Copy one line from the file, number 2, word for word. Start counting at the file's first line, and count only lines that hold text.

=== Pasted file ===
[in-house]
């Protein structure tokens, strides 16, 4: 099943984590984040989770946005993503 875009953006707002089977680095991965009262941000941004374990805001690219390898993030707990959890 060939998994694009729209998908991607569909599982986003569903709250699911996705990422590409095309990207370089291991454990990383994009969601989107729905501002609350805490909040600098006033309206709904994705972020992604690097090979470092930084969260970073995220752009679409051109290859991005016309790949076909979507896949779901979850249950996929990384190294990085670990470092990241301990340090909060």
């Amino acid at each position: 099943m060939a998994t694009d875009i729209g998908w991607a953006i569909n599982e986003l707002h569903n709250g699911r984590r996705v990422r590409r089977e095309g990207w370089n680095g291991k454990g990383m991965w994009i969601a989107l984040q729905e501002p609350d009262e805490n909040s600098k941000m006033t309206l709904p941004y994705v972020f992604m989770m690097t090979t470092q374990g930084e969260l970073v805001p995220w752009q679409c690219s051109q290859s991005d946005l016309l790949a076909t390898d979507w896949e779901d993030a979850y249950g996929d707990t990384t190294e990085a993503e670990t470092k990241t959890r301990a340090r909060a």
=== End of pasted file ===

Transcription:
């Protein structure tokens, strides 16, 4: 099943984590984040989770946005993503 875009953006707002089977680095991965009262941000941004374990805001690219390898993030707990959890 060939998994694009729209998908991607569909599982986003569903709250699911996705990422590409095309990207370089291991454990990383994009969601989107729905501002609350805490909040600098006033309206709904994705972020992604690097090979470092930084969260970073995220752009679409051109290859991005016309790949076909979507896949779901979850249950996929990384190294990085670990470092990241301990340090909060």